Ethical veganism considers not only diet choice, but also what products and services the individual is using on a daily basis. Judge Postle found that “there is no doubt that the Claimant [Mr Casamitjana] personally holds ethical veganism as a belief”.
Some examples of the impact of ethical veganism on Mr Casamitjana’s life include:
A 100% vegan diet (where he is unsure about the contents of the food he will avoid it);
No clothing, shoes, hats or accessories that include animal products;
Not attending any form of spectacle with live animals (e.g. zoos); and
Walking instead of taking a bus or public transport to avoid accidental crashes with insects or birds.
Judge Postle found that “it clearly is not simply a viewpoint, but a real and genuine belief”.
3. Is it a weighty and substantial aspect of human life and behaviour?
The Judge felt ethical veganism clearly met this limb of the test, stating: “The belief is at its heart between the interaction of human and non-human animal life. The relationship between humans and other fellow creatures is plainly a substantial aspect of human life, it has sweeping consequences on human behaviour”.
4. Does the belief attain a certain level of cogency, cohesion and importance?
The definition provided by the Vegan Society helped Judge Postle to determine that “ethical veganism is without a doubt a belief which obtains a high level of cogency, cohesion and importance.”
Reference was also made to the “community within businesses and restaurants which adheres to this ethical principle” by the Judge.
5. Is it worth of respect in a democratic society and compatible with human dignity?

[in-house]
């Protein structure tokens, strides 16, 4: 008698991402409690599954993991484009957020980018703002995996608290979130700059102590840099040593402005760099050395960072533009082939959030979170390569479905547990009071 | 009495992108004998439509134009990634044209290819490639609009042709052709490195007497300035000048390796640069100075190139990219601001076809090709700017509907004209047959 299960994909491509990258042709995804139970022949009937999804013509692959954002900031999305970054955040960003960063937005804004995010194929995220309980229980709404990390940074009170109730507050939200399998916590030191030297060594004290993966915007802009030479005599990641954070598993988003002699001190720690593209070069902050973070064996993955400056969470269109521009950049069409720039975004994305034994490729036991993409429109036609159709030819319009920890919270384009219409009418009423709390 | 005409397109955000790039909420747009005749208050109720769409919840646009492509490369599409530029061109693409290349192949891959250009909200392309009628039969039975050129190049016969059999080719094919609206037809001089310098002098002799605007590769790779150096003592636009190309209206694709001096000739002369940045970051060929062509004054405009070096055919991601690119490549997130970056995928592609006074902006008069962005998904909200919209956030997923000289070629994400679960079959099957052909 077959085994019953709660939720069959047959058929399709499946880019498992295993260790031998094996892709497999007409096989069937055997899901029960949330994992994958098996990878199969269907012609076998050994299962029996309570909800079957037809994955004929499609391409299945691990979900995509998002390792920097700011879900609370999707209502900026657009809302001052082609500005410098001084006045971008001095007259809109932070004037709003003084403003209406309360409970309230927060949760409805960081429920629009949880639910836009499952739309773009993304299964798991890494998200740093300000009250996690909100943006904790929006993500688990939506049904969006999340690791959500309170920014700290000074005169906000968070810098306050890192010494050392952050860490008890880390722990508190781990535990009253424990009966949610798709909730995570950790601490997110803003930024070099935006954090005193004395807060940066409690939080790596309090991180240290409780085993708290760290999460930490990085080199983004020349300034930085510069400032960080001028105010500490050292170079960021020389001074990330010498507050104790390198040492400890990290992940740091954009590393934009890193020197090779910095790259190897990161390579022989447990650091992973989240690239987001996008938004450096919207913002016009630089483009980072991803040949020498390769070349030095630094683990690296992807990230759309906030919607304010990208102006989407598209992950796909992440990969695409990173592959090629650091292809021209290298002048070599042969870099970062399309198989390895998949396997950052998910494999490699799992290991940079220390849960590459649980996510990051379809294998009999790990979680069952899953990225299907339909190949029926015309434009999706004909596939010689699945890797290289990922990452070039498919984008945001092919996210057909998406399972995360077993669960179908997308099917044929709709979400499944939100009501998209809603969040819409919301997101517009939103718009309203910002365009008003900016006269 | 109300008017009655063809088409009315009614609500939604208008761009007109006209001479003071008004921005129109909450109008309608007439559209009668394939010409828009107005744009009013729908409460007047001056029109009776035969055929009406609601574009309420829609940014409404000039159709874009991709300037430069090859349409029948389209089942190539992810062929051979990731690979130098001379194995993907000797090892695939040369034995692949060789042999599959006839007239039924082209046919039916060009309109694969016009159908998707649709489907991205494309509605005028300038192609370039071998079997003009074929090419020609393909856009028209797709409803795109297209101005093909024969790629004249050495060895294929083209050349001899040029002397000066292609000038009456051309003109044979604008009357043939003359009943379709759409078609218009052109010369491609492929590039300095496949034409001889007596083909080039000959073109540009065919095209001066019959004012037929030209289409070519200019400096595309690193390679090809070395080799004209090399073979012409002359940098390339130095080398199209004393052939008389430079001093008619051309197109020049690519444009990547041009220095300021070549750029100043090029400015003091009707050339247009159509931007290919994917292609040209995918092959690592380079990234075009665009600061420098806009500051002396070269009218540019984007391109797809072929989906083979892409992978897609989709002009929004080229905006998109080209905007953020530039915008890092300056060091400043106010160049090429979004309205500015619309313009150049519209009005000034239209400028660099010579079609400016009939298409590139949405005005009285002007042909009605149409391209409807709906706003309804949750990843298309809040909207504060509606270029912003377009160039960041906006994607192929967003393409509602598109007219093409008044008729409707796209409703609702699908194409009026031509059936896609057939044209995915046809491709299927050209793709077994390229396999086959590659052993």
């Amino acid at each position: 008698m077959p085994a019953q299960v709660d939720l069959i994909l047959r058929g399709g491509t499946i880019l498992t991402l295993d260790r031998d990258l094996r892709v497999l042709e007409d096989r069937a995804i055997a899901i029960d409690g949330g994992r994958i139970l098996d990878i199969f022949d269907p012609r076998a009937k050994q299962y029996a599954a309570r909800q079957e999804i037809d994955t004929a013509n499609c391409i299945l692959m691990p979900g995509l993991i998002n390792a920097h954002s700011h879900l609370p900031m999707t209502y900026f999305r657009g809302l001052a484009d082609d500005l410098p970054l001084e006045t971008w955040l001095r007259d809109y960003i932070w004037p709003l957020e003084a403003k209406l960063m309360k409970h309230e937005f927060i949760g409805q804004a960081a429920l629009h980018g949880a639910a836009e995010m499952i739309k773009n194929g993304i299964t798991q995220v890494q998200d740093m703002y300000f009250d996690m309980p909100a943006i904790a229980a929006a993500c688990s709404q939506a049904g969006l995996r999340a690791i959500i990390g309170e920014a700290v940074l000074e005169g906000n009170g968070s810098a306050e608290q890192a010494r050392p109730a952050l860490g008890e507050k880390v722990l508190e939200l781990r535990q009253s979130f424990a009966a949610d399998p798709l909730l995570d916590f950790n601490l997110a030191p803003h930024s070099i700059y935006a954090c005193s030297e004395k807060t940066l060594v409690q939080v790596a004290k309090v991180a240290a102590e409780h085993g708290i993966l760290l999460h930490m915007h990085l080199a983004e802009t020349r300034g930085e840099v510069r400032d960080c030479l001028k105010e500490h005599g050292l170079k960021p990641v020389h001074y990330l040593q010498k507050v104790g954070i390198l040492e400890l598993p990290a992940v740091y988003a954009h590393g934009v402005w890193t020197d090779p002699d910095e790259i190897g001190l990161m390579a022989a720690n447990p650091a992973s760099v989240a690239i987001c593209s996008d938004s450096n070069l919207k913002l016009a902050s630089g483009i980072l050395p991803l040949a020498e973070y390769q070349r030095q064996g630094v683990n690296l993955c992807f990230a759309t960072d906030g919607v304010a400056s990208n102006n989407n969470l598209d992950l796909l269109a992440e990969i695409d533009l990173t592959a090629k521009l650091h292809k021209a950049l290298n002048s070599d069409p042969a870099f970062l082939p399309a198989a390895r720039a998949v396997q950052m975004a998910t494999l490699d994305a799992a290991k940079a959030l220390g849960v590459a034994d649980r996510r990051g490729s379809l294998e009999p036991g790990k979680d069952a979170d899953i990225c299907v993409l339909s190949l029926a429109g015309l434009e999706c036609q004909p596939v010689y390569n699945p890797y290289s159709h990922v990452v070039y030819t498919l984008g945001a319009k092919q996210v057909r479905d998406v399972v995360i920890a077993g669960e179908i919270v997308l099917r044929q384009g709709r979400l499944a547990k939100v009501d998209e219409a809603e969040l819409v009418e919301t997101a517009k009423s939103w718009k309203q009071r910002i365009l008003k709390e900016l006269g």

Judge Postle pointed to “modern day thinking” and the increasing recognition that ethical veganism is receiving nationally and the environmental benefits of vegan observance.
In summary, the Judge stated that he “found it easy to conclude that there is overwhelming evidence… that ethical veganism is capable of being a philosophical belief and thus a protected characteristic under the Equality Act 2010”.
Read the written reasons for the decision here (https://assets.publishing.service.gov.uk/media/5e3419ece5274a08dc828fdd/Mr_J_Casamitjana_Costa_v_The_League_Against_Cruel_Sports_-_3331129-18_-_Open_Preliminary_Hearing_Judgment___Reasons.pdf).
What is the impact of this decision?
This decision may open the door for other individuals to bring claims about their philosophical beliefs. However, it must be remembered that this decision has been made on the specific facts of Mr Casamitjana’s case. Previous cases have suggested that other beliefs, such as vegetarianism, did not amount to a protected characteristic under the Equality Act 2010.
It will be interesting to see how this case impacts the development of this area of law.
If you are believe you have been discriminated against or if you are simply looking for further advice on your situation, contact us today on 0330 221 0684 or by e-mailing firstname.lastname@example.org to discuss your matter with out team of employment law specialists.
For further guidance on issues on maternity leave read our blog posts on returning to work after maternity leave and protection from redundancy during maternity leave.
Disclaimer: The above information should not be taken as legal advice. For legal advice on employment law matters please contact a member of our team directly.